Win a copy of AWS Security this week in the Cloud/Virtualization forum!
  • Post Reply Bookmark Topic Watch Topic
  • New Topic
programming forums Java Mobile Certification Databases Caching Books Engineering Micro Controllers OS Languages Paradigms IDEs Build Tools Frameworks Application Servers Open Source This Site Careers Other all forums
this forum made possible by our volunteer staff, including ...
Marshals:
  • Campbell Ritchie
  • Paul Clapham
  • Jeanne Boyarsky
  • Junilu Lacar
  • Henry Wong
Sheriffs:
  • Ron McLeod
  • Devaka Cooray
  • Tim Cooke
Saloon Keepers:
  • Tim Moores
  • Stephan van Hulst
  • Frits Walraven
  • Tim Holloway
  • Carey Brown
Bartenders:
  • Piet Souris
  • salvin francis
  • fred rosenberger

environment entry values

 
Ranch Hand
Posts: 64
  • Mark post as helpful
  • send pies
  • Quote
  • Report post to moderator
I came across the following statements in a mock exam. 1. The deployer sets and modifies the values of the environment entries by editing the enterprise bean's deployment descriptor.
2. Enterprise bean instances obtain the values of the environment entries from the enterprise bean's deployment descriptor.
Answer given: Both the statements are false. Why is it so? I thought the deployer is responsible for setting the values of the environment entries and that the bean instances obtain these values from the deployment descriptor.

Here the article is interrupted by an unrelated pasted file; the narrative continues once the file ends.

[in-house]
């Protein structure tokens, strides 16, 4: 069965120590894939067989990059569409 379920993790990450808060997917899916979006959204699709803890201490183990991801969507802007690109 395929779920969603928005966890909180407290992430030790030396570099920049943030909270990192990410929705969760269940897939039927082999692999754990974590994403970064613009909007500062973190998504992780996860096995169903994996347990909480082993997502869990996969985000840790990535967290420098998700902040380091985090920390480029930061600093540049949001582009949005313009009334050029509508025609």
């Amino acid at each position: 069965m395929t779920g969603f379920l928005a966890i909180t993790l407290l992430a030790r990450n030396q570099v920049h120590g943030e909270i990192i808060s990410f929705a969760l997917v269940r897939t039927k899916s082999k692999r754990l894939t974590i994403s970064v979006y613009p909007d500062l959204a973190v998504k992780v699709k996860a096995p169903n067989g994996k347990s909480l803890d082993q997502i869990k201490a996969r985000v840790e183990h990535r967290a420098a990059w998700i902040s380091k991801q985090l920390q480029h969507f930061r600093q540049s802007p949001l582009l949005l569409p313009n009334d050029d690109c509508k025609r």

Greenhorn
Posts: 24
  • Mark post as helpful
  • send pies
  • Quote
  • Report post to moderator
For the first question. Even the Bean provider can set the values of the environment entries. But it is the responsibility of the Deployer to make sure that the values are present
Dilli
[ February 18, 2004: Message edited by: Dilli raj ]
 
Ranch Hand
Posts: 775
  • Mark post as helpful
  • send pies
  • Quote
  • Report post to moderator
1. Definitely wrong. The bean provider adds the initial env-entries to the descriptor. The application assembler modifies their values. I'd argue that there isn't a deployer responsibility here at all, at least not from the standpoint of being examined on the spec. From a software engineering workflow standpoint, yes, it would be good for the deployer to know what was supposed to be in the descriptor, and throw the ejb-jar back in the lap of the application assembler if something is missing, but the spec isn't testing us on our ideas for ways to create a deployment workflow with appropriate safeguards. The exam simply wants us to know the conceptual responsibilities of the various roles.
2 Definitely wrong. The bean gets the environment values via JNDI, not via the deployment descriptor. The container uses the deployment descriptor to populate the bean's private JNDI context, but the bean is oblivious to how that is done.
 
The only cure for that is hours of television radiation. And this tiny ad:
Devious Experiments for a Truly Passive Greenhouse!
https://www.kickstarter.com/projects/paulwheaton/greenhouse-1
    Bookmark Topic Watch Topic
  • New Topic